We spoke to Lara Moloney, Head of S5GConnect at The Scotland 5G Centre, about the use and implementation of 5G.
Lara Moloney has had an extensive career in the smart city sector and was previously a Director and Chief Operating Officer for an independent publishing company – meaning she has experienced all areas of rapid business expansion and implementation.
S5GConnect is Scotland’s gateway for advanced connectivity. Their role is to “lock in a network of partners that will consider how 5G and advanced connectivity can deliver innovation to Scotland’s key sectors.” Explains Moloney.
S5GConnect is focused on supporting the Scottish Government, local authorities, and the business community in understanding the transformational power that 5G can enable and providing the technical knowledge and expertise to support that specific development. Through her role here, Lara can assist local businesses to realize their 5G potential. Much of the methods used for this can be mirrored in other regions to help improve connectivity worldwide.
Funded by the Scottish Government, its work brings together industry partners, entrepreneurs, and a network of SMEs. The organization has begun placing innovation hubs across both urban and rural Scotland. The first went live in Dumfries, Scotland, on October 29th last year. More hubs are due to launch this year which will help businesses see the benefits of 5G networks, and these could help provide an environment in which they can prototype, test, and develop.
How long before we have complete coverage?
There is a crucial difference between the public coverage 5G and business coverage; discussing the business 5G coverage, Lara comments that 5G “holds the power to truly transform business operations.” With a proven impact on remote health care and energy manufacturing, agriculture, transport, logistics, and many other businesses.
5G has evolved so much and will help revolutionize the business industry, Lara gave the example of the initial introduction of the App Store on mobiles in 2008 and how that has changed our lives, saying, “look how different, the way we engage with entire industries, You know, you can get on a train, book a taxi or a hotel, do banking… look at social media and how it’s impacted everything. Now, that’s just in the last 12 years. So, I anticipate with the further advanced connectivity and the capability, the opportunity for transformation will be enabled by 5G.”
According to Lara, the next five to eight years will be exciting as the 5G capability rolls out for businesses.
Main benefits of working with 5G
Many benefits have already been mentioned, like connectivity and speed, but Lara points out that this is just one part; there are also business simulations she says, “Imagine you work in a dangerous or hazardous environment, and you wish to train new staff without putting them at risk” – a few examples of this she gives are firefighters needing to deal with oil and gas. With 5G connectivity, these environments can be simulated and individuals can use this to receive extensive training off-site. Through this, they learn and develop the skills that they need safely.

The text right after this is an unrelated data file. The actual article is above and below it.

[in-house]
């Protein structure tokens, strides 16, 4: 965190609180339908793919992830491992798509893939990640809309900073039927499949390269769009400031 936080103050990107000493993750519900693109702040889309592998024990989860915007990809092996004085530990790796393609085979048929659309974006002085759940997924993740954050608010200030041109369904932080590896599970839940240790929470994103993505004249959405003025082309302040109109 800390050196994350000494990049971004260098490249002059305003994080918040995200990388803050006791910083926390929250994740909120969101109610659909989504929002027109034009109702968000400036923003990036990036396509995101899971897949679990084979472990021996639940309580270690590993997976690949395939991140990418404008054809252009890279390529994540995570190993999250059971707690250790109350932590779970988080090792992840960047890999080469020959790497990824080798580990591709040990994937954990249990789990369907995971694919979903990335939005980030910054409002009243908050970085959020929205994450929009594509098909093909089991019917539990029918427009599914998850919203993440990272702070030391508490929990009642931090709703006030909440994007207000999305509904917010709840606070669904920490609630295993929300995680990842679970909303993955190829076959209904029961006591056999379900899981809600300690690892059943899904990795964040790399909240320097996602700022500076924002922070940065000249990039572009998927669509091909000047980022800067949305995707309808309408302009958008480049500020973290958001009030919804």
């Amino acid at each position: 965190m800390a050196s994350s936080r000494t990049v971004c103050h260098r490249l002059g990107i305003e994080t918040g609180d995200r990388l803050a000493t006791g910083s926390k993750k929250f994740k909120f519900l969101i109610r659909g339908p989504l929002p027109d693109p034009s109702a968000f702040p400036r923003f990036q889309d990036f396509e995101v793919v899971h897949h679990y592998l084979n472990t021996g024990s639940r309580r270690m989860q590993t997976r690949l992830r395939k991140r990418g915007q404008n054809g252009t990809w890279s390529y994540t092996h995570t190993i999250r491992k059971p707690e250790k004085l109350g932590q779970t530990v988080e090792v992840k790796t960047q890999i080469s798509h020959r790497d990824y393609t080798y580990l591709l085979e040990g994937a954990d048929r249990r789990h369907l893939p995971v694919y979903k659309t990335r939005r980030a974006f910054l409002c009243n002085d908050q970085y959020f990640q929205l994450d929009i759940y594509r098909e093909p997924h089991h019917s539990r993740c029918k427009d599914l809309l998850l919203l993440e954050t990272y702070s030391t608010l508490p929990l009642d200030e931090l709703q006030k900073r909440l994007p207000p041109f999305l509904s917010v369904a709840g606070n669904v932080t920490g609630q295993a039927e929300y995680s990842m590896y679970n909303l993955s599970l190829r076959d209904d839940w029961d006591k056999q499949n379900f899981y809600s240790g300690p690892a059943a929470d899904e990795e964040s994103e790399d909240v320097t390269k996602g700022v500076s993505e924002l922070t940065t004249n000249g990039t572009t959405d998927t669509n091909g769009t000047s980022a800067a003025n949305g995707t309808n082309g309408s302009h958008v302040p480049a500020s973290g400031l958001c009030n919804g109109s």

This training could also be extended over into the education sector, especially in more rural locations, or training could evolve drastically worldwide. Lara states, “the simple answer about 5G private networks is that they offer increased security, increased control, and flexibility.” She continues by saying, “It’s much more scalable, and it will offer paralleled performance with predictable, low levels of latency. So that means it’s more reliable connectivity and therefore more reliable performance.”
5G trials and tests in the last few years showcase how 5G can transform industries and how challenges are met.
There has been a wide range of very positive work done around 5G, especially in the UK; it can support industries from manufacturing to healthcare. Lara states
“I think identifying routes to support the health and wellbeing of people is key and remote healthcare is a focus for our Dumfries hub. It is also one of the most challenging because of procurement processes, connectivity in hospital environments, and regulation around new technologies in a care setting”Lara Moloney, Head of S5GConnect at The Scotland 5G Centre
In Norway, the Nokia Robot activity at Oulu University training hospital shows how connectivity can underpin boring and repetitive activities, freeing up time for care and direct patient engagement. These test robots could collect and deliver medicines around the hospital, enabled by 5G connectivity, saving hours for the staff. This was coupled with asset trackers being deployed with high accuracy indoor positioning capability so beds and other critical items could easily be located in real-time.
Moving forward, there are hundreds of examples where this network deployment and use of robots could enable time and cost savings. In manufacturing, construction, and logistics – all these environments can utilize remote tracking and automation technologies. Small productivity gains in a manufacturing setting can very positively impact the profit levels and provide a competitive edge to businesses. Nokia has been doing some great work with 5G, and their Oulu factory was actually named the 5G factory of the future.
Beyond 5G, the 6G future There are constant upgrades in this area, and eventually, we will move from 5G to 6G. As Lara states, “5G is revolutionizing digital services and enabling communities to embrace digital connectivity, and so too will 6G. 6G communications networks are expected to be commercially available by around 2030, and they will deliver transformative benefits beyond the already remarkable capabilities of 5G.”